The birth weight variable acted as an important factor for F1 and F2. The death rate was highest in light birth weights (BW1, BW2) at 45.3%; was 23.9% in the middle weight category (BW3); and was 17.1% lower in the heavy weight category (BW4) (Figure 2). In their study on lambs, Mellado et al. (2016) determined mortality rates at 54% in those born under 3.5 kg, 29% in those between 3.5 and 4.5 kg, and 9% in those born at more than 4.5 kg. According to Das et al. (2005), the most important predisposing factor for kid mortality is low birth weight. Similar findings by Hailu et al. (2006) indicate that the effect of birth weight on mortality is statistically significant and the survival rate is highest in kids with birth weights in the range of 3.1-4.5 kg. Birth weight is a significant factor for kid survivability subsequent growth performance. Low birth weight is affected by birth type, gender, maternal nutritional deficiency, health problems, and various anomalies. In kids with a relatively high birth weight, live weight gain, and weaning weight are also expected to be high (Wollny, 2000).

Although maternal age was an important factor in the mortality of kids in F3, the lowest mortality rate was 2.5% in four-year-old mothers. The highest kid mortality rate was found in two-year-old mothers, at 24.3% (Figure 2). Atay et al. (2010) reported the effect of maternal age on fertility and kid mortality and the farm effect on these results. Maternal age has a significant impact on mortality rates at birth and from birth to weaning. Generally, the survival rate of the kids increases with the age of the female. In this sense, the current study concurred with Barding et al. (2000) and Mazumdar et al. (1980). However, this information was not compatible with the results of Mandonnet et al. (2003).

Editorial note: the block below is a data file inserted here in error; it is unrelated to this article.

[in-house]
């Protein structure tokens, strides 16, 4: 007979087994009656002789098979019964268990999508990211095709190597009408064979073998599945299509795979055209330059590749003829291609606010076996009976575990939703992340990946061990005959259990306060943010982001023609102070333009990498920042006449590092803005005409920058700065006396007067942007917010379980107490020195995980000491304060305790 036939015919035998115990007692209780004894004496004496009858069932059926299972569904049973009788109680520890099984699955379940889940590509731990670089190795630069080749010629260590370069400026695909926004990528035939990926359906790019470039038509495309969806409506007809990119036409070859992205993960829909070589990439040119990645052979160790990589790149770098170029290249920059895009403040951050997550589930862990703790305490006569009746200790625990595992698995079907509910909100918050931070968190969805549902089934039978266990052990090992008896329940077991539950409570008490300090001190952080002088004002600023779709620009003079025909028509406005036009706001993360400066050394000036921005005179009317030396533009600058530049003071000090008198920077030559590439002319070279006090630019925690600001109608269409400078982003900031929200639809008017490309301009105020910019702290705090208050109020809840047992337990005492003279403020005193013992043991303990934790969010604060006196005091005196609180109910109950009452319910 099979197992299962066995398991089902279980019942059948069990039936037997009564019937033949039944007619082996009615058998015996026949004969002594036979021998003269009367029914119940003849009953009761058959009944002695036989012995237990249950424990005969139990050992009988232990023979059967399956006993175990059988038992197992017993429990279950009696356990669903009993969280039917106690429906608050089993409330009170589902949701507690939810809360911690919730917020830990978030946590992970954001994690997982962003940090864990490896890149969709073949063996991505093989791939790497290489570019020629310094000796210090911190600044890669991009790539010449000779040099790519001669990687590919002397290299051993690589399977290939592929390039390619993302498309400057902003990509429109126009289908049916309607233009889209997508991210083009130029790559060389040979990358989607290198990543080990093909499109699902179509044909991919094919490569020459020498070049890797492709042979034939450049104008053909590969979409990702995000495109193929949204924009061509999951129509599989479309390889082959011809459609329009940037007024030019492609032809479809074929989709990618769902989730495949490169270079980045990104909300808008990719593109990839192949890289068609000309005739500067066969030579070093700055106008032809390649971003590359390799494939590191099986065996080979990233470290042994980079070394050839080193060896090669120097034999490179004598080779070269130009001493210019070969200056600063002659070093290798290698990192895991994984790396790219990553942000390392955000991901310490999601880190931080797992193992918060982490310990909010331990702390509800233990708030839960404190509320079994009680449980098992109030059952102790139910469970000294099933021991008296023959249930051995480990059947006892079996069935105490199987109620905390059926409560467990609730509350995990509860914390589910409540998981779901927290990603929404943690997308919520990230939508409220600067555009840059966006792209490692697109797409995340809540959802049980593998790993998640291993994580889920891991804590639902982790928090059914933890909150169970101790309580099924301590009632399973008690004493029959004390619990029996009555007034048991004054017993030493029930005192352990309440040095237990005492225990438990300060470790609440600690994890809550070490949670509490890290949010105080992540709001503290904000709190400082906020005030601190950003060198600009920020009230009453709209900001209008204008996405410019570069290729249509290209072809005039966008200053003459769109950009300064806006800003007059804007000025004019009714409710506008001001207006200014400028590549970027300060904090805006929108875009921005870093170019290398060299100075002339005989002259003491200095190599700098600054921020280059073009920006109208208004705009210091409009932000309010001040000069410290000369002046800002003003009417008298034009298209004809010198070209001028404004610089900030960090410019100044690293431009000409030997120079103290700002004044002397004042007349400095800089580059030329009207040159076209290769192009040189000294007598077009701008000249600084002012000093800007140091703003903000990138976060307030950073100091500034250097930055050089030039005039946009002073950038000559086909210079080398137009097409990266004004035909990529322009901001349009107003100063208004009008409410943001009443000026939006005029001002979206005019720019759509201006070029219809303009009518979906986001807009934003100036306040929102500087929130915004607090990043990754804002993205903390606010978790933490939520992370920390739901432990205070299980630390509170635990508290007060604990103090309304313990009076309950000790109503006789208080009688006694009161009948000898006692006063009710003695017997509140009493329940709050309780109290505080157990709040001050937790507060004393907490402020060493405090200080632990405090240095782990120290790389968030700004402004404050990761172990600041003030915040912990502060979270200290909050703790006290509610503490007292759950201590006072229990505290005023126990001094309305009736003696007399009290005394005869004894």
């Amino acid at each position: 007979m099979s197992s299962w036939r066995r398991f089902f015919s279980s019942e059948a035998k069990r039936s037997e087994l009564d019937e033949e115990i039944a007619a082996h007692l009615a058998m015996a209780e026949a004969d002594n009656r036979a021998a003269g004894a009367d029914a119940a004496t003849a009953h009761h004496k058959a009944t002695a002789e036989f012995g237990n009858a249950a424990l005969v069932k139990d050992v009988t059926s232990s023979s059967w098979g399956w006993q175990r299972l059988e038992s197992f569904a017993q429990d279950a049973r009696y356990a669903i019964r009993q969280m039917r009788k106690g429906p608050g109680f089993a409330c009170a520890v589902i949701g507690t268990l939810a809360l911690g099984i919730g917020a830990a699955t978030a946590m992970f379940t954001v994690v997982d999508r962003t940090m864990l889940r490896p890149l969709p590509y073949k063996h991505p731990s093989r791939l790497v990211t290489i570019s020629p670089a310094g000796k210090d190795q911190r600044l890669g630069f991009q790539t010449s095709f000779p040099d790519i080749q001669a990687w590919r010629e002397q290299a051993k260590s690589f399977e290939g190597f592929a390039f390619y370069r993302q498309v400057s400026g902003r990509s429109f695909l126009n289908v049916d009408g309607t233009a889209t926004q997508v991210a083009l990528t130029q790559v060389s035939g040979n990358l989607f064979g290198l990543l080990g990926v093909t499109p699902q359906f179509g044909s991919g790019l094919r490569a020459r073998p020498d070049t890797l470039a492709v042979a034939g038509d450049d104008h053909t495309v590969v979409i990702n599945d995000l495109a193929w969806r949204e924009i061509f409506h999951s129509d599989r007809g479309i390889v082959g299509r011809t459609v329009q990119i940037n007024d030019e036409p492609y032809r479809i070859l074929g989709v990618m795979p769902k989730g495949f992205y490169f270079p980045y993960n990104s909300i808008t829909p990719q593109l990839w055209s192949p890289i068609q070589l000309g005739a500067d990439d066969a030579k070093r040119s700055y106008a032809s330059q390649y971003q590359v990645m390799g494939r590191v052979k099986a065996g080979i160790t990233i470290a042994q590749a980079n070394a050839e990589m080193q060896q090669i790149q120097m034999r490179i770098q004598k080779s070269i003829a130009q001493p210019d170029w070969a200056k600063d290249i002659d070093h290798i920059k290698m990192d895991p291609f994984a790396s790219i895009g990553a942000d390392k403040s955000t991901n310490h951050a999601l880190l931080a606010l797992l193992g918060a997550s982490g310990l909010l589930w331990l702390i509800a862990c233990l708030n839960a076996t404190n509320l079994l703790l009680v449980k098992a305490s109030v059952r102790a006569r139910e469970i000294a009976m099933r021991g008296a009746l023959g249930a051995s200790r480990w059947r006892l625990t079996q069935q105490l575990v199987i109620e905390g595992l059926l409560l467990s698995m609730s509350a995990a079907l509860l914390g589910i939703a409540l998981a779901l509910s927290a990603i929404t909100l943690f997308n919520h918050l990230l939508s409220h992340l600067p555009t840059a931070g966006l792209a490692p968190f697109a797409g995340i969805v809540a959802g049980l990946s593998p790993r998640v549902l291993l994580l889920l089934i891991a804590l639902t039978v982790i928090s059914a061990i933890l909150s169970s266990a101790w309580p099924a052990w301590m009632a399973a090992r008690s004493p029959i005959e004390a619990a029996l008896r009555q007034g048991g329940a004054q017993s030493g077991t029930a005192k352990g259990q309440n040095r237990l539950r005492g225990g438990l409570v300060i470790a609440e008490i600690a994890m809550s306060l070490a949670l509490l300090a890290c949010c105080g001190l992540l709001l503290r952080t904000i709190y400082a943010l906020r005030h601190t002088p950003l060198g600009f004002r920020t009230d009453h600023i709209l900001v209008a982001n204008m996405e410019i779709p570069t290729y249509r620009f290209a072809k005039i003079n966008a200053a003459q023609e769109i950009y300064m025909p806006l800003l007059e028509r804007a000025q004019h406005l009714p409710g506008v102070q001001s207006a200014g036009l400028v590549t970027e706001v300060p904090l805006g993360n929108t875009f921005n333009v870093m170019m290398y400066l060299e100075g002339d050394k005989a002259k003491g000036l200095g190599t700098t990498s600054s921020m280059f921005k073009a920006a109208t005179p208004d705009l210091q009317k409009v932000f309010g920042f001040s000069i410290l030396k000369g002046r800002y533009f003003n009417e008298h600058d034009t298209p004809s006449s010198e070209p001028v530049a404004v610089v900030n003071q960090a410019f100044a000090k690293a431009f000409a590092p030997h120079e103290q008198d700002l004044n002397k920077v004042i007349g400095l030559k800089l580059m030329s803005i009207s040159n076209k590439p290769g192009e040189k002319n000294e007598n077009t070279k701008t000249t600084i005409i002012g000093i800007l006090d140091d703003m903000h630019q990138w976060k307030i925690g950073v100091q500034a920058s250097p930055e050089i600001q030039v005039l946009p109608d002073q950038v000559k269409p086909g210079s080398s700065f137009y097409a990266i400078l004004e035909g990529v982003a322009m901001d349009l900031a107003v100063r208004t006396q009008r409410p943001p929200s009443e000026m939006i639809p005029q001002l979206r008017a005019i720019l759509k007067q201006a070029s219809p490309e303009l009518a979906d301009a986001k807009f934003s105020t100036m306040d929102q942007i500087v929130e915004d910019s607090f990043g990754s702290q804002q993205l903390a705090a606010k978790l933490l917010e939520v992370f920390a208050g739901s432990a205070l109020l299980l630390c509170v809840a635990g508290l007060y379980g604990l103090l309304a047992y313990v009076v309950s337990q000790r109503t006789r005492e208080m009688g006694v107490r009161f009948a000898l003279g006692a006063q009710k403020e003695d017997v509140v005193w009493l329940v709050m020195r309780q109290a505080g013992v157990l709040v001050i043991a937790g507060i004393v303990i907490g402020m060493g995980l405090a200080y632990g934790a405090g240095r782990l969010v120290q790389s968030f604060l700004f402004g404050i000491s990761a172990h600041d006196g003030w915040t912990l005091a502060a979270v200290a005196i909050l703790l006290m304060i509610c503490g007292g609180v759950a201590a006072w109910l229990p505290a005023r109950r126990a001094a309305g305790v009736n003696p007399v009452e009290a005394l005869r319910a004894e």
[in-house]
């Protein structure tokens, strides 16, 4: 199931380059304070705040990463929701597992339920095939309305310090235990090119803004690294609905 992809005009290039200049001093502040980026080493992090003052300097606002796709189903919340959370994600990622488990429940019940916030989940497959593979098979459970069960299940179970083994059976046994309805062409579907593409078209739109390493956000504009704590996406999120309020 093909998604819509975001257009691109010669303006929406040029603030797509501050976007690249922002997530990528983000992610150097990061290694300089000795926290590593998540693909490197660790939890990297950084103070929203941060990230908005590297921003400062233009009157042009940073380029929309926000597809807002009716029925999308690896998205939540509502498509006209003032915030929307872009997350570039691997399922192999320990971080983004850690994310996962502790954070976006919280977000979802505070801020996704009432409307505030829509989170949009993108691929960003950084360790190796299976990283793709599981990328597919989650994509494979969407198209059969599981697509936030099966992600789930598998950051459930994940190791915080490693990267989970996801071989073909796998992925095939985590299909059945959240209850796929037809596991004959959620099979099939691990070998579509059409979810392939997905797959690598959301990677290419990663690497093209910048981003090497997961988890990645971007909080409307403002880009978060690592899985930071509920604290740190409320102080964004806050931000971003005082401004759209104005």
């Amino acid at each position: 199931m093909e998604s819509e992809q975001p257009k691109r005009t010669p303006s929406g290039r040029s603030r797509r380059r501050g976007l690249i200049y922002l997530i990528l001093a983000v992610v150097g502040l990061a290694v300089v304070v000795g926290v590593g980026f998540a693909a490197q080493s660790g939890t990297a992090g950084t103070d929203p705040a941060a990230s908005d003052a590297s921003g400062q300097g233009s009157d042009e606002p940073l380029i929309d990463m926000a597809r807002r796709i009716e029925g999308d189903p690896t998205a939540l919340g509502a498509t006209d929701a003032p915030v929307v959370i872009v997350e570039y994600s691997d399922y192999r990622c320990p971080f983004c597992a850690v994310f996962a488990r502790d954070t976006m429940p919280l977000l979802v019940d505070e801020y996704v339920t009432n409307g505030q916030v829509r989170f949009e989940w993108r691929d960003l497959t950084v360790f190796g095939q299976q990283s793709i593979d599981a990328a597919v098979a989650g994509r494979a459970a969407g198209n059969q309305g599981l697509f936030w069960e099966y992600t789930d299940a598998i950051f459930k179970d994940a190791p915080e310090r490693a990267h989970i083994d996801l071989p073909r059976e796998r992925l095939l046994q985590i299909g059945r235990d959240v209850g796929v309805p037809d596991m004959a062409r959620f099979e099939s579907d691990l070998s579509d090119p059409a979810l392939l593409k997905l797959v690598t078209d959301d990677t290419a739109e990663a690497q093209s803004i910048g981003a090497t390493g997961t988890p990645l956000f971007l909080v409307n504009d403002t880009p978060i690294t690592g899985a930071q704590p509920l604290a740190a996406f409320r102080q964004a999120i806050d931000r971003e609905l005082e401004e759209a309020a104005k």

In terms of deceased kids, the highest mortality rate was 40.1% in M2, 28.3% in M4, and 25.9% in M1. The lowest mortality rate occurred in M3, at 5.7% (Figure 2). It is expected that the mortality rate will be higher in the first week of life. Roy et al. (2022) determined mortality rates in the first week of birth as 41.98%, then 26.13% in the second week, 18.72% in the third, and 13.17% in the fourth week. Kids become vulnerable at birth. Intake of colostrum during this period is one of the most important factors for survival. Negative conditions of shelter, nutritional and metabolic deficiencies, disease, and weather conditions are among the factors that affect mortality. However, survivability during the transition from weaning to feeding is probably an indication of good management. In the study by Tólü & Savas (2012), the mortality rates in Turkish Saanen goats were 1.3-3.9% at birth, 4.8-5.2% between birth and weaning, and 3.2-3.9% after weaning. In Saanen and hair goat crosses, the survivability of kids for the weaning period in S x K F1, S x K G1, S x K G2 genotypes was 95.83%, 86.81%, and 71.43%, respectively (Tozlu Qelik & Oflaz, 2018). According to Simsek et al. (2007), the insignificant effect of birth type and maternal age on survivability during the weaning period is consistent with the current research findings. Several researchers have reported that the viability of Saanen x hair goat hybrid kids during weaning is between 81.3% and 95.8% (Sengonca et al., 2003; Simsek & Bayraktar 2006; Simsek et al., 2007; Yilmaz et al., 2013). For hair goat hybrid kids and Saanen kids, Taskin et al. (2003) reported 98.4%, Ceyhan & Karadag (2009) reported 89.6%, and Karakus (2016) reported 86.4%; the current research findings are similar.